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The Bush Justice Department’s efforts to prosecute high-profile Michigan lawyer Geoffrey Fieger ended today when the jury returned a verdict of acquittal on all counts following a twenty-day trial. Fieger was prosecuted for raising funds for Democratic presidential candidate John Edwards. Under the prosecution’s widely-criticized theory, Fieger had offered to reimburse staffers for donations they made to the Edwards campaign.
The case was one of more than a half dozen comparable cases the Bush Justice Department brought against Democratic attorneys who raised funds for Edwards or current Democratic presidential contender Hillary Clinton. No comparable cases were brought against individuals who raised funds for Republican causes, and the prosecutions were criticized as a scheme designed to stifle Democratic fundraising from trial lawyers.
Former Macomb county prosecutor Carl Marlinga, another Democrat charged in the case, was also acquitted on all counts. Marlinga told the Detroit Free Press that the Bush Administration “had corrupted justice to its own political ends,” and that “this mini reign of terror is probably over.”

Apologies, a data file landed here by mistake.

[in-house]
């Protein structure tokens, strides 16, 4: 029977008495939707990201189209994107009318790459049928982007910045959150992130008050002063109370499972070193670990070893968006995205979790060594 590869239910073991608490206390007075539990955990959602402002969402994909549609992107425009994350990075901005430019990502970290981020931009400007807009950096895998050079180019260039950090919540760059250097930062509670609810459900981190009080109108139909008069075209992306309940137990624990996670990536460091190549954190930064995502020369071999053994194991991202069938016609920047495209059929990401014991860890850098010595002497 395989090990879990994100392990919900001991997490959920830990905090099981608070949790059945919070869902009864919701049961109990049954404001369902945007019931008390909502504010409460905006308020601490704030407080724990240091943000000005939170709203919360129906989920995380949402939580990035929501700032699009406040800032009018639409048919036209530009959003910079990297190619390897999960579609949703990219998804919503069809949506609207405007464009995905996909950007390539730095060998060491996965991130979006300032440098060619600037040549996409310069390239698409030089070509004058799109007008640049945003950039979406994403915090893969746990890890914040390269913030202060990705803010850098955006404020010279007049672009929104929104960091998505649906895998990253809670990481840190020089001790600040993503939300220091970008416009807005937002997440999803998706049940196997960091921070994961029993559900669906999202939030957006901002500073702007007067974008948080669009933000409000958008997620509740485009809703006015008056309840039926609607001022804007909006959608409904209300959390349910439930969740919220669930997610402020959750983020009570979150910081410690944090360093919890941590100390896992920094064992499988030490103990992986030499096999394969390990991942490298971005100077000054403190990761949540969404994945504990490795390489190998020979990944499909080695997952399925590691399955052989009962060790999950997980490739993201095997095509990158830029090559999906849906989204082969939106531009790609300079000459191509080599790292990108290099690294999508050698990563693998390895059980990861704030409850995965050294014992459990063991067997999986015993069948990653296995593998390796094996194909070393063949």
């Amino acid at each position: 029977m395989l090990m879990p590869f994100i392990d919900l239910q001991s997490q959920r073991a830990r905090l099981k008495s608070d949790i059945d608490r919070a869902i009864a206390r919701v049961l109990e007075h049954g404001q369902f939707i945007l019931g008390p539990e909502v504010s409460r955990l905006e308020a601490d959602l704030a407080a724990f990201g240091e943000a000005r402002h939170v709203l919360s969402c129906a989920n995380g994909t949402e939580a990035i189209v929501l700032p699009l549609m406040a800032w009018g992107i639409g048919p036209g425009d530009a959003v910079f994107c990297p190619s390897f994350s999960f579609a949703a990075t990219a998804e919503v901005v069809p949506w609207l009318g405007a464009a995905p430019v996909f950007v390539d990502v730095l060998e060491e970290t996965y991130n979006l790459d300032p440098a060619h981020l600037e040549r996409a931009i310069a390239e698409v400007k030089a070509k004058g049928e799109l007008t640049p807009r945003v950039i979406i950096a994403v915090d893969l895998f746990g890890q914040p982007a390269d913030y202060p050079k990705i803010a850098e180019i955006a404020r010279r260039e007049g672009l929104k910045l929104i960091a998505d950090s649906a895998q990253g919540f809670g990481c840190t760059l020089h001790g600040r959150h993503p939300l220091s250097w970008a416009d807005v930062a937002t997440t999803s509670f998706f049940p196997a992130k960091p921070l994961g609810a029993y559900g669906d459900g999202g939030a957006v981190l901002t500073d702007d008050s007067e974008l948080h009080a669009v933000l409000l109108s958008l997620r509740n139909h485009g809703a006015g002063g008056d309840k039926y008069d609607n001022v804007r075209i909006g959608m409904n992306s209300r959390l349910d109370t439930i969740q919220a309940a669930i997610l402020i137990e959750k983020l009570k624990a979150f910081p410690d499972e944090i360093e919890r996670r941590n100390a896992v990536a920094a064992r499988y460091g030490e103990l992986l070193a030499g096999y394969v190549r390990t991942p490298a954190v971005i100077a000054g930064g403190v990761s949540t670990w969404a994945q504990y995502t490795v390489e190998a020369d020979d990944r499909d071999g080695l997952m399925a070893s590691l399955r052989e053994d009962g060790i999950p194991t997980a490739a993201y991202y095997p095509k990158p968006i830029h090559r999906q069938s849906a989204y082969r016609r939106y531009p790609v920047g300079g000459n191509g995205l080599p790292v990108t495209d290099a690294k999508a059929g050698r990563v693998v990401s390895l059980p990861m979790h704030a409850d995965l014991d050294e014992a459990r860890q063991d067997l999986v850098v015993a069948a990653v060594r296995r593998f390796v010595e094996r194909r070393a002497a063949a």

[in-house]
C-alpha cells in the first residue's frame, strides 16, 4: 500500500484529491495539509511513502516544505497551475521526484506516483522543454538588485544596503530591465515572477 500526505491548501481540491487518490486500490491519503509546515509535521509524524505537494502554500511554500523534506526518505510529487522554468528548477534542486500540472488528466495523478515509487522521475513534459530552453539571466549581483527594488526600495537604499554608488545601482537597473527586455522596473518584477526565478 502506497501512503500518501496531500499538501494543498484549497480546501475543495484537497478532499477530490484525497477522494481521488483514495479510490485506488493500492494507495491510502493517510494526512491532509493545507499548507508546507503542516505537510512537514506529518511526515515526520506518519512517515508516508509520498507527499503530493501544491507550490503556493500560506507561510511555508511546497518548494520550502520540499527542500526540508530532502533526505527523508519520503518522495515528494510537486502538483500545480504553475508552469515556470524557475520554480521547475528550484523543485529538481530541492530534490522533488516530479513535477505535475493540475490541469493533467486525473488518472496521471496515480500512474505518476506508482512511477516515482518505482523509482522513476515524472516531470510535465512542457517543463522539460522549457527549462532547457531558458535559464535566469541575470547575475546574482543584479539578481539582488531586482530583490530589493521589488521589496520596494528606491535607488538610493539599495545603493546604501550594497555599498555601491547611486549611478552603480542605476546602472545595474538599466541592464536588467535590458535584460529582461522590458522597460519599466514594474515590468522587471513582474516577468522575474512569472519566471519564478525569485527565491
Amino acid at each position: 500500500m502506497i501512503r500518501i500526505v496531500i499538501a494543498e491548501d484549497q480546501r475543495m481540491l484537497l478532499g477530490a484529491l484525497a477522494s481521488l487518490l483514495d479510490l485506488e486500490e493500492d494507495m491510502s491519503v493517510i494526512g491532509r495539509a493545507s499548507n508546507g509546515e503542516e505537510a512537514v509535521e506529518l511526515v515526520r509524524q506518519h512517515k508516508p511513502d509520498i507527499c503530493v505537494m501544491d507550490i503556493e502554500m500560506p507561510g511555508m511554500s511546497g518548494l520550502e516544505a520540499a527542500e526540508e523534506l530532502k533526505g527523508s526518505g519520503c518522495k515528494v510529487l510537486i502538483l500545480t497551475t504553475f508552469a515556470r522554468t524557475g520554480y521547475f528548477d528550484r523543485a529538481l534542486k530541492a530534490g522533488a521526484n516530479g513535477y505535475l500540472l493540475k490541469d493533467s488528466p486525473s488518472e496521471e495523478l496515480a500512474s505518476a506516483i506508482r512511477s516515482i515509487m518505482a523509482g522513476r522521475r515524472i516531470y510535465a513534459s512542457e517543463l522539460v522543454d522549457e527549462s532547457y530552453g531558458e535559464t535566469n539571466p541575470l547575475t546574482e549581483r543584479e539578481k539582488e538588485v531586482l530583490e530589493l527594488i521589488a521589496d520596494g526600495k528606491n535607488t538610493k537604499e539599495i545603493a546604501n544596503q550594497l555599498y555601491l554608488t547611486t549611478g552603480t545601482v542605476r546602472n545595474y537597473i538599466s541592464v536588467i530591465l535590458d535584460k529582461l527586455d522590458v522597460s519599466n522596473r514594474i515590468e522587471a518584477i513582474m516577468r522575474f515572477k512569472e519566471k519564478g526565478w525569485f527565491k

I previously discussed the Fieger prosecution and the issues with it in “Another Political Prosecution in Michigan,” and “A Political Prosecution Goes Under the Microscope,”. The open question: how much money did the Justice Department expend on this political campaign, and who authorized it?
More from Scott Horton:
Six Questions — October 18, 2014, 8:00 pm
Nathaniel Raymond on CIA interrogation techniques.
Mark Denbeaux on the NCIS cover-up of three “suicides” at Guantánamo Bay Detention Camp
From the June 2014 issue
Percentage increase in the annual number of polio cases in Pakistan since 2005:
A bowl of 4,000-year-old noodles was found in northwestern China; and a spokesman for the Chinese Academy of Sciences said that “this is the earliest empirical evidence of noodles ever found.”
A federal judge sentenced the journalist Barrett Brown to 63 months in prison for sharing a link to information stolen from the private-intelligence firm Stratfor by a hacker in 2011. “Good news!” Brown said in a statement. “They’re now going to send me to investigate the prison-industrial complex.”
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“I hope that after reading the following pages the leaders of the Y. M. C. A. will start a campaign to induce good young men to do nothing. If so, I shall not have lived in vain.”